Friday, July 08, 2016

Wash Your Dog for Healthy Canine Skin

I have had terriers for 45 years and, with one or two small and very short-lived exceptions, I have never had a dog with itchy skin. 

Why is that? 

I chalk it up to two simple factors:

  1. I prefer mutts, cross-breeds, and unregistered dogs. 
    One of the main reasons we have a lot of skin problems in dogs, and especially terriers, is that most show dogs are heavily inbred and, as a consequence, they have weak immune systems and more allergies.
  2. I wash my dogs every week. 
    I have always washed my dogs once a week, and you should too.  You have heard that washing your dog is "bad" for the dog?  Nonsense.  A dog wants to be clean and it deserves to be clean. You wash yourself at least once a week, right?  Do the same for the dog.  If you are worried about keeping your dog's coat shiny for shows, please grow up and get a life.  A dog does not want a ribbon -- its want to be free of itch.

So why do dogs get itchy skin? 

There's a lot of veterinary mumbo jumbo on that score, but let's cut to the chase and lump up the three factors:

  1. Weak immune system and auto-immune disorders. 
    Dogs can get allergic to pollen and even to their own dandruff, which is one reason you want to wash your dog -- to reduce pollen and dander as well as dirt. Yes, some dogs have food allergies, but this is much less common than most people think, and the most common diet-based allergy in dogs is not to corn or wheat, but to beef.  If your dog has seasonal hotspots, it is almost certainly not due to a food allergy, but to a reaction to pollen, dander, and fleas.

  2. Allergies to fleas, mites, ticks, and mosquitoes. 
    Flea bite dermititis is common, and it only takes one or two fleas for a dog with a weak immune system to go a little nuts.  One reason to wash your dog with flea shampoo once a week in spring, summer and fall, is to make sure your dog harbors few or no fleas, mites, or ticks.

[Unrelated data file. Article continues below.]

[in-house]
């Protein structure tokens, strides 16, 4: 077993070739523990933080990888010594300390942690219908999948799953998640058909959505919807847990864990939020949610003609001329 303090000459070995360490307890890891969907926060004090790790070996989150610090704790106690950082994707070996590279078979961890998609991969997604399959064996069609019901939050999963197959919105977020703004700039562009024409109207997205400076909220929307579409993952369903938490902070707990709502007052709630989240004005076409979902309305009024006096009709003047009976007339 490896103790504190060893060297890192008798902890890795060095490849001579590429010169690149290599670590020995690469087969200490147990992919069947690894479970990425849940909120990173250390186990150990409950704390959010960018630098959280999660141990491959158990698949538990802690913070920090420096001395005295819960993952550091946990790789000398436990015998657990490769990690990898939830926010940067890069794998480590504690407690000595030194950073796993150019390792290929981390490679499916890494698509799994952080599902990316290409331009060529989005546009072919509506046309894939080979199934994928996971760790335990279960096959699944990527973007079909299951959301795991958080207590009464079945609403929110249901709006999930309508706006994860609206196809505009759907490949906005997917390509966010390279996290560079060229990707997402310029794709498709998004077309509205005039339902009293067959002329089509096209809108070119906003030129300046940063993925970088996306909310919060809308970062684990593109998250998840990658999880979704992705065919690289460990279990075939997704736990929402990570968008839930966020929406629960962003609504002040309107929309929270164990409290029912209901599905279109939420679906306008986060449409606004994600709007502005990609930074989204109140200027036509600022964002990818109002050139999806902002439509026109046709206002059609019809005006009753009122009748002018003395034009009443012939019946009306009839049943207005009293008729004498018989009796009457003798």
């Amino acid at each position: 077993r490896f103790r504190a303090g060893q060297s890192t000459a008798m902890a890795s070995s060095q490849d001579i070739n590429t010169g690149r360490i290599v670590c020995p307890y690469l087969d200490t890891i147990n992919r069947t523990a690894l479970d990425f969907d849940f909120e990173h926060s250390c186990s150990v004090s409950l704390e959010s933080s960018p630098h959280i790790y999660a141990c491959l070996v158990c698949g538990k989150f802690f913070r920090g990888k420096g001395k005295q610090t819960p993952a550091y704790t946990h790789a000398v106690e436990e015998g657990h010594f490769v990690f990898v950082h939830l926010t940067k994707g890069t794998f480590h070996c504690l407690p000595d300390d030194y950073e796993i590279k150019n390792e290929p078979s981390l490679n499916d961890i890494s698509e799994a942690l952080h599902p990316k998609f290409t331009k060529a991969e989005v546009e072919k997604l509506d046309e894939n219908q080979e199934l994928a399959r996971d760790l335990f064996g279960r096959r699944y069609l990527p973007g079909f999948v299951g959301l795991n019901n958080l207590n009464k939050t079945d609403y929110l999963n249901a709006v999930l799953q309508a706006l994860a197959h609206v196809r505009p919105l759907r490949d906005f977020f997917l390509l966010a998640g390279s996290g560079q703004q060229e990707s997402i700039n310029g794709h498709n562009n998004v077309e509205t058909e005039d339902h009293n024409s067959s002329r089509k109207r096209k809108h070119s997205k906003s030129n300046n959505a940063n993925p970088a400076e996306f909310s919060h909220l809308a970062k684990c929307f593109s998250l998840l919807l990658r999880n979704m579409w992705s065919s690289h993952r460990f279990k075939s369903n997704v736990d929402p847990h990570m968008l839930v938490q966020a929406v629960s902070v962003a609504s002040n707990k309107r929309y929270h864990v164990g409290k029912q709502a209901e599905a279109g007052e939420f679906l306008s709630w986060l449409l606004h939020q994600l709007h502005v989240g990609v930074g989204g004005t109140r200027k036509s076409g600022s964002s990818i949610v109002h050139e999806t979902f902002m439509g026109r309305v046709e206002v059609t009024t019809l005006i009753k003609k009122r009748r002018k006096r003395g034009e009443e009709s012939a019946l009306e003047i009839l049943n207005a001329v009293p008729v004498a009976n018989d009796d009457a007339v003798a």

3. Dogs have too much hair these days
    Air circulation over the coat and the skin helps cut down on fungus infections. When thick hair is combined with poor hygiene (too little bathing and too little combing), the ground is set for canine skin trouble.  Again, washing your dog and combing out the under-thatch at least once a week will solve a lot of problems.

Do you need a special shampoo to wash your dog? 


The folks who claim otherwise are marketing nonsense or repeating old wives tales.  If a shampoo is gentle enough to be used on a human head once a day, it's fine for a dog once a week!

In cold-weather months, when fleas and ticks are not much of an issue, use the cheapest shampoo you can find at the grocery store.  I get Suave at about $1 a bottle, and it works fine.  Expensive non-medicated dog shampoos are all hype and marketing.  Save your money.

In summer, I use an off-the-shelf pyrethrin-based flea and tick shampoo ($4.00 a bottle on the Internet and $7 at the store), and I make sure to lather well around the ears and neck, and around the dog's vent area. 

Pyrethrin is a very safe, old, and natural insecticide made from Chrysanthemum flowers, and pyrethrin-based shampoos are famously effective at killing fleas and ticks. In doses too small to kill fleas and ticks, pyrethrin repels them, and the the active ingredient is biodegradable as well.  The US Department of Agriculture says pyrethrins are "probably the safest of all insecticides" and has approved their use around foodstuffs and at food plants.